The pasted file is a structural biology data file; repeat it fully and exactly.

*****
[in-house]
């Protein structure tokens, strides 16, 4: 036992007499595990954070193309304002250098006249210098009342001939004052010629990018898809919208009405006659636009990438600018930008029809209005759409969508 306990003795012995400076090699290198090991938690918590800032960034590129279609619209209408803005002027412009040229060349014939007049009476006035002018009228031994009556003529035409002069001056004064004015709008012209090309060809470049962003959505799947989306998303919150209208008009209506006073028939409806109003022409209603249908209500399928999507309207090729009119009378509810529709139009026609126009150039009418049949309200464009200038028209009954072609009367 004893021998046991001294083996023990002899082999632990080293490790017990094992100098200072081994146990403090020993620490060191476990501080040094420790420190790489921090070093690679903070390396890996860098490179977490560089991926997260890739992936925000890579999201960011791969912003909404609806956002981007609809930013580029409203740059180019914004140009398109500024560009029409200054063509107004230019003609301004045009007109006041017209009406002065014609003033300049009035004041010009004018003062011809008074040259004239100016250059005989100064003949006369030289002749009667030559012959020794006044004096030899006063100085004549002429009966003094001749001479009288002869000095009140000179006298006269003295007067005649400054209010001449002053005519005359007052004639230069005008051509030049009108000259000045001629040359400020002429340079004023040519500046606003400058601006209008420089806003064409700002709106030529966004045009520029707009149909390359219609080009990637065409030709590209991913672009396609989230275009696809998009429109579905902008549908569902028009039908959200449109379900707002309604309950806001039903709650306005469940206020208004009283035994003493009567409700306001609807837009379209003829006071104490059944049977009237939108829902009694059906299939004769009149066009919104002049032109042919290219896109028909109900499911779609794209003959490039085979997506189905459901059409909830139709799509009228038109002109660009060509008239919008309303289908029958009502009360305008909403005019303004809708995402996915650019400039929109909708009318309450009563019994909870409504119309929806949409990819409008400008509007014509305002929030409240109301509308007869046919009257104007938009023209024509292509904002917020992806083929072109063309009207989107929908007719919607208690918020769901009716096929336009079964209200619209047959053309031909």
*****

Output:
[in-house]
């Protein structure tokens, strides 16, 4: 036992007499595990954070193309304002250098006249210098009342001939004052010629990018898809919208009405006659636009990438600018930008029809209005759409969508 306990003795012995400076090699290198090991938690918590800032960034590129279609619209209408803005002027412009040229060349014939007049009476006035002018009228031994009556003529035409002069001056004064004015709008012209090309060809470049962003959505799947989306998303919150209208008009209506006073028939409806109003022409209603249908209500399928999507309207090729009119009378509810529709139009026609126009150039009418049949309200464009200038028209009954072609009367 004893021998046991001294083996023990002899082999632990080293490790017990094992100098200072081994146990403090020993620490060191476990501080040094420790420190790489921090070093690679903070390396890996860098490179977490560089991926997260890739992936925000890579999201960011791969912003909404609806956002981007609809930013580029409203740059180019914004140009398109500024560009029409200054063509107004230019003609301004045009007109006041017209009406002065014609003033300049009035004041010009004018003062011809008074040259004239100016250059005989100064003949006369030289002749009667030559012959020794006044004096030899006063100085004549002429009966003094001749001479009288002869000095009140000179006298006269003295007067005649400054209010001449002053005519005359007052004639230069005008051509030049009108000259000045001629040359400020002429340079004023040519500046606003400058601006209008420089806003064409700002709106030529966004045009520029707009149909390359219609080009990637065409030709590209991913672009396609989230275009696809998009429109579905902008549908569902028009039908959200449109379900707002309604309950806001039903709650306005469940206020208004009283035994003493009567409700306001609807837009379209003829006071104490059944049977009237939108829902009694059906299939004769009149066009919104002049032109042919290219896109028909109900499911779609794209003959490039085979997506189905459901059409909830139709799509009228038109002109660009060509008239919008309303289908029958009502009360305008909403005019303004809708995402996915650019400039929109909708009318309450009563019994909870409504119309929806949409990819409008400008509007014509305002929030409240109301509308007869046919009257104007938009023209024509292509904002917020992806083929072109063309009207989107929908007719919607208690918020769901009716096929336009079964209200619209047959053309031909």